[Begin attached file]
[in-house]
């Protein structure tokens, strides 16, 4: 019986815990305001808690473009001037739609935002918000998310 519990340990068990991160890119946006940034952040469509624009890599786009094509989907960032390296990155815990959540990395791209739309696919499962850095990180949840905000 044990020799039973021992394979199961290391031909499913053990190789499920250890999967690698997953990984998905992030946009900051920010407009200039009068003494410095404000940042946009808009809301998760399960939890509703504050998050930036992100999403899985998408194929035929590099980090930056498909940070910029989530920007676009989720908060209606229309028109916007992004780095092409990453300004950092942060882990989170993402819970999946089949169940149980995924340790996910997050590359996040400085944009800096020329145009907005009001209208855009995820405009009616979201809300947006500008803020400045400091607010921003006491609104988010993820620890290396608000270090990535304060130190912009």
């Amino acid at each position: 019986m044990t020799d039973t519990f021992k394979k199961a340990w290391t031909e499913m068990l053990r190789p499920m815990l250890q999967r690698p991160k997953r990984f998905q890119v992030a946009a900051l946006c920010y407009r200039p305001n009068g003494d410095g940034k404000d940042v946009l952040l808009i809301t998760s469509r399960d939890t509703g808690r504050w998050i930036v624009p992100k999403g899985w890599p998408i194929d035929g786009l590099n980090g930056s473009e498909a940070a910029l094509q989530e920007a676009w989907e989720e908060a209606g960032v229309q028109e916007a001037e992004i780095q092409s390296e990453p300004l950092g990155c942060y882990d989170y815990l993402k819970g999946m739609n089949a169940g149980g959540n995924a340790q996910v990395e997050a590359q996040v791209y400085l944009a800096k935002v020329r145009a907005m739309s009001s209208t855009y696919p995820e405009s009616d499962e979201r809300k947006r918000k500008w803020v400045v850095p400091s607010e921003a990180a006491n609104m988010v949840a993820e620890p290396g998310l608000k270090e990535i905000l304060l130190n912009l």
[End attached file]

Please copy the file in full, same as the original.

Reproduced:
[in-house]
């Protein structure tokens, strides 16, 4: 019986815990305001808690473009001037739609935002918000998310 519990340990068990991160890119946006940034952040469509624009890599786009094509989907960032390296990155815990959540990395791209739309696919499962850095990180949840905000 044990020799039973021992394979199961290391031909499913053990190789499920250890999967690698997953990984998905992030946009900051920010407009200039009068003494410095404000940042946009808009809301998760399960939890509703504050998050930036992100999403899985998408194929035929590099980090930056498909940070910029989530920007676009989720908060209606229309028109916007992004780095092409990453300004950092942060882990989170993402819970999946089949169940149980995924340790996910997050590359996040400085944009800096020329145009907005009001209208855009995820405009009616979201809300947006500008803020400045400091607010921003006491609104988010993820620890290396608000270090990535304060130190912009």
């Amino acid at each position: 019986m044990t020799d039973t519990f021992k394979k199961a340990w290391t031909e499913m068990l053990r190789p499920m815990l250890q999967r690698p991160k997953r990984f998905q890119v992030a946009a900051l946006c920010y407009r200039p305001n009068g003494d410095g940034k404000d940042v946009l952040l808009i809301t998760s469509r399960d939890t509703g808690r504050w998050i930036v624009p992100k999403g899985w890599p998408i194929d035929g786009l590099n980090g930056s473009e498909a940070a910029l094509q989530e920007a676009w989907e989720e908060a209606g960032v229309q028109e916007a001037e992004i780095q092409s390296e990453p300004l950092g990155c942060y882990d989170y815990l993402k819970g999946m739609n089949a169940g149980g959540n995924a340790q996910v990395e997050a590359q996040v791209y400085l944009a800096k935002v020329r145009a907005m739309s009001s209208t855009y696919p995820e405009s009616d499962e979201r809300k947006r918000k500008w803020v400045v850095p400091s607010e921003a990180a006491n609104m988010v949840a993820e620890p290396g998310l608000k270090e990535i905000l304060l130190n912009l």